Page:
2xx codes range between 200 to 299, and they are meant to tell us that the server has received our request, sent it to the intended website on our behalf, and got the desired response. Of all these status codes, 200 is the most common, and it simply informs us that the server has fulfilled its purpose. Other codes in this class include;

➤ 201 – Created

This shows that the server has completed the user’s request and created a new resource based on the received request. The initial request, therefore, acts as a trigger to generate a new response on the server.

➤ 202 – Accepted

The 202 status code is returned when the server has received your request but is yet to process it. It is crucial to note that this is just an indication that the request has only been accepted, and another code will be sent when the processing begins or is done.

➤ 203 – Non-Authoritative Information

Sometimes servers intentionally or unintentionally return responses from different sources than the one you asked for. In this case, the 203 error code shows that the server received your request and processed it, but it returned information from another source and not the one you requested.

➤ 206 – Partial Content

Not every bit of information we are attempting to gather will be under one roof. Sometimes it may require the server to extract information from multiple sources, and that’s when this status code is common. The code shows that the information provided as the response is just a part of the requested resource and not the whole of it.

3XX – Redirection Errors

These 3xx status codes are an indication that there is still additional action required on your side. They are common when using your own script but not when using a browser, and they can create infinite loops of actions, so it’s better not to follow more than five of them coming from the same request. Some of the most common codes in this class include;

➤ 300 – Multiple Choices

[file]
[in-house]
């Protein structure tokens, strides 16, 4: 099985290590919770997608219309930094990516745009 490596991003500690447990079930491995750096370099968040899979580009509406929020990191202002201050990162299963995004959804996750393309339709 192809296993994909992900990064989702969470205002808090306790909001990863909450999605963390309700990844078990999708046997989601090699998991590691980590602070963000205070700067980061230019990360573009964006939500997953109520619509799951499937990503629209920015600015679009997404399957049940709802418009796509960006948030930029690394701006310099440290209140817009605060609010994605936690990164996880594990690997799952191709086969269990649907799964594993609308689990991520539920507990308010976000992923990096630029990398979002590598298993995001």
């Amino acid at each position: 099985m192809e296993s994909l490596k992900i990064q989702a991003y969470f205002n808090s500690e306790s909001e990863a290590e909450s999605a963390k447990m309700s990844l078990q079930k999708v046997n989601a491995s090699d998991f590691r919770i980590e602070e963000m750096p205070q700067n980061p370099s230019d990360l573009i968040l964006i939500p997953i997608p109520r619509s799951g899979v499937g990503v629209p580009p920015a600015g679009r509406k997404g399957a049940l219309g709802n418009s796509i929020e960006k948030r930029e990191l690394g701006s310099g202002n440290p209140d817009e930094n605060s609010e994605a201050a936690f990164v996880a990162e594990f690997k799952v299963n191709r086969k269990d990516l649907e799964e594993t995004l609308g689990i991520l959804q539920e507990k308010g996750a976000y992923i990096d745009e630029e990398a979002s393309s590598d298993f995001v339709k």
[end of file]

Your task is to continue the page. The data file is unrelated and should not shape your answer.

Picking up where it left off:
More often than not, the URLs we request while web scraping point to multiple resources. In this case, the crawler or web scraper can’t decide which page to fetch, and the 300 error is received.

The only amicable solution to this error is to check the HTTP headers and ensure that the URL points to a single resource to enable the crawler to access the page and give us the desired response.

➤ 301 – Resource Moved Permanently

It is not uncommon for resources to be moved around the internet. This error is received when there is no original URL and search engines or crawlers only reference the redirected URL.

Pressing “Redirect” when you get this error will lead your crawler to follow the redirected link for up to five redirects, as more than that could result in an infinite loop.

➤ 305 – Use a Proxy

Some resources on the internet cannot be accessed through a proxy server, and your crawlers display the 305 status code when you encounter such a resource. Most of the time, the proxy server’s address is also included in the response and displayed in your browser’s window.

The first step to overcoming these proxy errors is understanding the error code, its class, and why you received it. With this informative guide, you can understand how to solve these errors and continue your journey of web scraping with proxies.